Luminosity

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Luminosity is a measurement of brightness.

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In photometry and color imaging

In photometry, luminosity is sometimes incorrectly used to refer to luminance, which is the density of luminous intensity in a given direction. The SI unit for luminance is candela per square metre.

In Adobe Photoshop's imaging operations, luminosity is the term used incorrectly to refer to the luma component of a color image signal; that is, a weighted sum of the nonlinear red, green, and blue signals. It seems to be calculated with the Rec. 601 luma co-efficients (Rec. 601: Luma (Y’) = 0.299 R’ + 0.587 G’ + 0.114 B’).

The "L" in HSL color space is sometimes said incorrectly to stand for luminosity. "L" in this case is calculated as 1/2 (MAX + MIN), where MAX and MIN refer to the highest and lowest of the R'G'B' components to be converted into HSL color space.

The luminosity function a.k.a. luminous efficiency function describes the average visual sensitivity of the human eye to light of different wavelengths. There are two luminosity functions in common use. For everyday light levels, the photopic luminosity function best approximates the response of the human eye. For low light levels, the response of the human eye changes, and the scotopic curve applies.

In astronomy

In astronomy, luminosity is the amount of electromagnetic energy a body radiates per unit of time.

The luminosity of stars is measured in two forms: apparent (counting visible light only) and bolometric (total radiant energy); a bolometer is an instrument that measures radiant energy over a wide band by absorption and measurement of heating. When not qualified, luminosity means bolometric luminosity, which is measured in the SI units watts, or in terms of solar luminosities,  L_{\odot} ; that is, how many times as much energy the object radiates than the Sun, whose luminosity is 3.846×1026 W.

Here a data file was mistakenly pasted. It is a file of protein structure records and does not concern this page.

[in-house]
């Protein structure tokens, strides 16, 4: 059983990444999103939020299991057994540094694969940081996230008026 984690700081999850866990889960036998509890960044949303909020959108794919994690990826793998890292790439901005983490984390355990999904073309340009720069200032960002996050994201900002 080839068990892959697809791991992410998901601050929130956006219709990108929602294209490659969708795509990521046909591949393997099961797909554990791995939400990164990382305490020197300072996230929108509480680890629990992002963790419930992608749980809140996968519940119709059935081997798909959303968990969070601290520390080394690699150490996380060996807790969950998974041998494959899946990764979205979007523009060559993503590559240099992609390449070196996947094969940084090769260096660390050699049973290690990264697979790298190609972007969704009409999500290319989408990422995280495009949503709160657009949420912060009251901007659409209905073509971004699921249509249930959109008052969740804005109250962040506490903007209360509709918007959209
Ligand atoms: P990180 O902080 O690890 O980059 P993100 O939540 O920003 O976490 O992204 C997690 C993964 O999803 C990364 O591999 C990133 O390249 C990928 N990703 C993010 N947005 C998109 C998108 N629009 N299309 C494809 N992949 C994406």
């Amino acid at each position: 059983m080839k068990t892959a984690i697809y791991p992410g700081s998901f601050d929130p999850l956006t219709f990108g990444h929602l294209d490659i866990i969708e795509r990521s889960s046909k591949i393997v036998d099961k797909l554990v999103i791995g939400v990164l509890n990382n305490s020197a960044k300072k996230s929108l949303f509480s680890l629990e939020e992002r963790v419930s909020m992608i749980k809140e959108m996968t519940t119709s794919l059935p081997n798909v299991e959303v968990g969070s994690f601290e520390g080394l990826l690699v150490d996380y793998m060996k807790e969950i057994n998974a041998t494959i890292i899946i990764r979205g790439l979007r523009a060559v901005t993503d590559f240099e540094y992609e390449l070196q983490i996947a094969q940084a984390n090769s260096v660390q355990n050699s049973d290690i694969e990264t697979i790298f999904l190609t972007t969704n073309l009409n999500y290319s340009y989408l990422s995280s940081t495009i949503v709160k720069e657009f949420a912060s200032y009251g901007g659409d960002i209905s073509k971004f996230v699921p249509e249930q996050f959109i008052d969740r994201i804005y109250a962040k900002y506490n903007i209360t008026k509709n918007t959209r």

Luminosity is an intrinsic measurable property independent of distance, and is appraised as absolute magnitude, corresponding to the apparent luminosity in visible light of a star as seen at the interstellar distance of 10 parsecs, or bolometric magnitude corresponding to bolometric luminosity. In contrast, apparent brightness is related to the distance by an inverse square law. In addition to this brightness decrease from increased distance there is an extra linear decrease of brightness for interstellar "extinction" from intervening interstellar dust. Visible brightness is usually measured by apparent magnitude. Both absolute and apparent magnitudes are on an inverse logarithmic scale, where 5 magnitudes increase counterparts a 100:th part decrease in nonlogarithmic luminosity.

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